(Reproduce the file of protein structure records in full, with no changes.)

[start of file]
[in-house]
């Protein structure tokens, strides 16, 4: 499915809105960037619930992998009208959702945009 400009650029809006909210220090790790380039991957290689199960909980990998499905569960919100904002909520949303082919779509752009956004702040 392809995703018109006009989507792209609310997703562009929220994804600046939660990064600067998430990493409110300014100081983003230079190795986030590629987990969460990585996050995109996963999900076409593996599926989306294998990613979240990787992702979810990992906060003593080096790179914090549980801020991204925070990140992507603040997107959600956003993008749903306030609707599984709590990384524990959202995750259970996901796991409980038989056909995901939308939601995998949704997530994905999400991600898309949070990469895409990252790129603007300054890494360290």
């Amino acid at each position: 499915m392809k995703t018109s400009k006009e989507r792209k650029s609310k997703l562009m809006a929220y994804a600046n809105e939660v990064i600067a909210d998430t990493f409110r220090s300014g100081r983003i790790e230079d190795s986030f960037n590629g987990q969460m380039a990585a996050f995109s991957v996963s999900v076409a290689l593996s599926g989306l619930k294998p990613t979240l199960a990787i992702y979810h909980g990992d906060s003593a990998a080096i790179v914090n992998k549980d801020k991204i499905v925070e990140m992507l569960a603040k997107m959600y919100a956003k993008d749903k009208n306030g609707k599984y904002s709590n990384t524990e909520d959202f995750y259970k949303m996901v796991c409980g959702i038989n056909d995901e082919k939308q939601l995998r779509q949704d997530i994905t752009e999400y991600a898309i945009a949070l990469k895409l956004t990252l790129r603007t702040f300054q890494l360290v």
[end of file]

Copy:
[in-house]
């Protein structure tokens, strides 16, 4: 499915809105960037619930992998009208959702945009 400009650029809006909210220090790790380039991957290689199960909980990998499905569960919100904002909520949303082919779509752009956004702040 392809995703018109006009989507792209609310997703562009929220994804600046939660990064600067998430990493409110300014100081983003230079190795986030590629987990969460990585996050995109996963999900076409593996599926989306294998990613979240990787992702979810990992906060003593080096790179914090549980801020991204925070990140992507603040997107959600956003993008749903306030609707599984709590990384524990959202995750259970996901796991409980038989056909995901939308939601995998949704997530994905999400991600898309949070990469895409990252790129603007300054890494360290």
């Amino acid at each position: 499915m392809k995703t018109s400009k006009e989507r792209k650029s609310k997703l562009m809006a929220y994804a600046n809105e939660v990064i600067a909210d998430t990493f409110r220090s300014g100081r983003i790790e230079d190795s986030f960037n590629g987990q969460m380039a990585a996050f995109s991957v996963s999900v076409a290689l593996s599926g989306l619930k294998p990613t979240l199960a990787i992702y979810h909980g990992d906060s003593a990998a080096i790179v914090n992998k549980d801020k991204i499905v925070e990140m992507l569960a603040k997107m959600y919100a956003k993008d749903k009208n306030g609707k599984y904002s709590n990384t524990e909520d959202f995750y259970k949303m996901v796991c409980g959702i038989n056909d995901e082919k939308q939601l995998r779509q949704d997530i994905t752009e999400y991600a898309i945009a949070l990469k895409l956004t990252l790129r603007t702040f300054q890494l360290v």